The Malaysian government was quick to show strong support. In 1979, Datuk Seri Dr Mahathir Mohamad, who was then deputy prime minister, gave his assurance at the First Conference on International Com- mercial Arbitration for the Asia-Pacific region the government would respect the independent function of the Kuala Lumpur Regional Centre for Ar- bitration (KLRCA) as an international arbitral institution.
The Malaysian Act was amended in 1985 to exclude local courts from having a supervisory role over arbitrators and arbitrations conducted under the rules of the KLRCA, the Convention of the Settlement of Investment Disputes Between States and Nationals of Other States 1965 or under the UN Commission on International Trade Law Arbitration Rules 1976, added Vinayak.
If it now drags its feet in bringing reform to arbitral laws, Malaysia will not only fail to attract international arbitration, but will lose even more domestic arbitrations to neighbouring countries.
Which way should Malaysia go?
“The question is whether we should have one act with two regimes or two acts,” said CIArb secretary Chong Thaw Sing
Architect Datuk Kevin Woo, who is a committee member of CIArb Malaysia and MIArb, said the latter would like two separate regimes for domestic and international arbitrations.
“If they were separate, the international community would be confident there would be fewer amendments to an international arbitration act. A law for domestic arbitrations is more likely to be amended whenever it deems it's necessary,” said architect David Cheah Ming Yaw, who is CIArb treasurer and a committee member of MIArb.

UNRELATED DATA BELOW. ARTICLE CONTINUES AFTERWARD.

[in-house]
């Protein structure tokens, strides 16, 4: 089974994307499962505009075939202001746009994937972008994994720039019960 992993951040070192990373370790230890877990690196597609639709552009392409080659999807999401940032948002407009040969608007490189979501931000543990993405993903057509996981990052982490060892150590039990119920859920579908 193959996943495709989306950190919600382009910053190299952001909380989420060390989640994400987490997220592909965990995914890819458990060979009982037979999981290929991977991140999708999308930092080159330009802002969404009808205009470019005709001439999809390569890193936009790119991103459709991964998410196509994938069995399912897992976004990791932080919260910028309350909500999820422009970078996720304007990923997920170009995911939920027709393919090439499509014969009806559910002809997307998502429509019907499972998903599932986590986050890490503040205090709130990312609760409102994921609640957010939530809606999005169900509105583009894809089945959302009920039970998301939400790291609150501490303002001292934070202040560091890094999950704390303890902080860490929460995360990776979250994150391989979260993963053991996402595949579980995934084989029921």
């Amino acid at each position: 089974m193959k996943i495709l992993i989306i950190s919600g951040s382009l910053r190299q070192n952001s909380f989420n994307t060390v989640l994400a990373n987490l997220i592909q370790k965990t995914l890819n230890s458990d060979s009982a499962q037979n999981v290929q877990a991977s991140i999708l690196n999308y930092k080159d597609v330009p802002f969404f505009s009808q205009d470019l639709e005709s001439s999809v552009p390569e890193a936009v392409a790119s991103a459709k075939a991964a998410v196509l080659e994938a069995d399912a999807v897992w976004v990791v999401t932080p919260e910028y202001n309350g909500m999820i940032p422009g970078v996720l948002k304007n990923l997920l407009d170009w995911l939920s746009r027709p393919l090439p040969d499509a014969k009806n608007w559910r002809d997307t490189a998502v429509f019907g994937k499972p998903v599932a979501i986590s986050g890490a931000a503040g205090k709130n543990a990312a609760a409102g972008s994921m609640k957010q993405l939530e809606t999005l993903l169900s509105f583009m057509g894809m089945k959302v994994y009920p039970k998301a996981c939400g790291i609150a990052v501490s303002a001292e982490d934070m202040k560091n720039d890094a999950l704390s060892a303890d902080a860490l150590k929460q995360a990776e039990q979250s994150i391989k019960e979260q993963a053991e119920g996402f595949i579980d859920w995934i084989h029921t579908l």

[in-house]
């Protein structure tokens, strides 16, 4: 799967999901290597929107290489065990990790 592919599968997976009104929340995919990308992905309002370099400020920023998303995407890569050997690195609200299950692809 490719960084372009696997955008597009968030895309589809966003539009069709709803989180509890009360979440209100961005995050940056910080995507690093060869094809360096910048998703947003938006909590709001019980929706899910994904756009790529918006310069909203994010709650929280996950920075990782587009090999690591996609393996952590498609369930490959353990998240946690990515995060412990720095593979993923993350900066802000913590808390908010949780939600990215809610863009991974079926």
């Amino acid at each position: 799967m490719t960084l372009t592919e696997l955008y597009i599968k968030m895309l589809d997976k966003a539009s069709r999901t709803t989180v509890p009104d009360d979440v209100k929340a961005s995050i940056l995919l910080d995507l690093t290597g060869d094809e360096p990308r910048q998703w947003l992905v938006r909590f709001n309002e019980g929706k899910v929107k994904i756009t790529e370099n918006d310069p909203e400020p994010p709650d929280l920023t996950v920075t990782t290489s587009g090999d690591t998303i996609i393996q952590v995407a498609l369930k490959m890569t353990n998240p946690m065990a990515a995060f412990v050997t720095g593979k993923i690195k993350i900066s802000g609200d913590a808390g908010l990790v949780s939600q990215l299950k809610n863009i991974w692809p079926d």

“In Singapore, Parliament acts very quickly to amend an act if a court makes a ruling against the intention of the legislature. The MIArb is in favour of basing the domestic act law on the UK Act 1996 as most of us are familiar with English law and the common law tradition,” he added.
Rajoo said that Singapore had left the original act as it was when they enacted an international arbitration act in 1994 based on the model law.
However, in March 2002, they updated the old act to include many of the model law provisions for domestic arbitrations, he said.
“We don’t have to follow them. We can repeal the 1952 Act and have both international and domestic arbitrations in one statute,” he added.
Senior lawyer W.S.W Davidson, who worked on the council's draft, agreed, saying that having one law for both international and domestic arbitrations would provide commonality in the two regimes.
He said there was a need for clarity in the definitions, for a filtered system of appeal, limiting the stated case procedure which was being used to delay proceedings and to create the environment for the better recognition and enforcement of arbitration awards.
“The Bar Council's draft act is well-structured. Many of the provisions read like a wish list. It is easily understood and Malaysia will become in tandem with the world,” said Rajoo.
While the arbitral community here shuffles around in its 1952 shackles China, which only has a developing civil law system, has been able to attract international arbitrations and New Zealand has gone on to arbitrate sports disputes.
Both the MIArb and Bar Council have submitted their draft proposals to the Attorney-General's Chambers. If the government is serious about making Malaysia an international seat for arbitration, it must act quickly.
o For further details of conference, call CIArb Malaysia at (03) 2273-1718.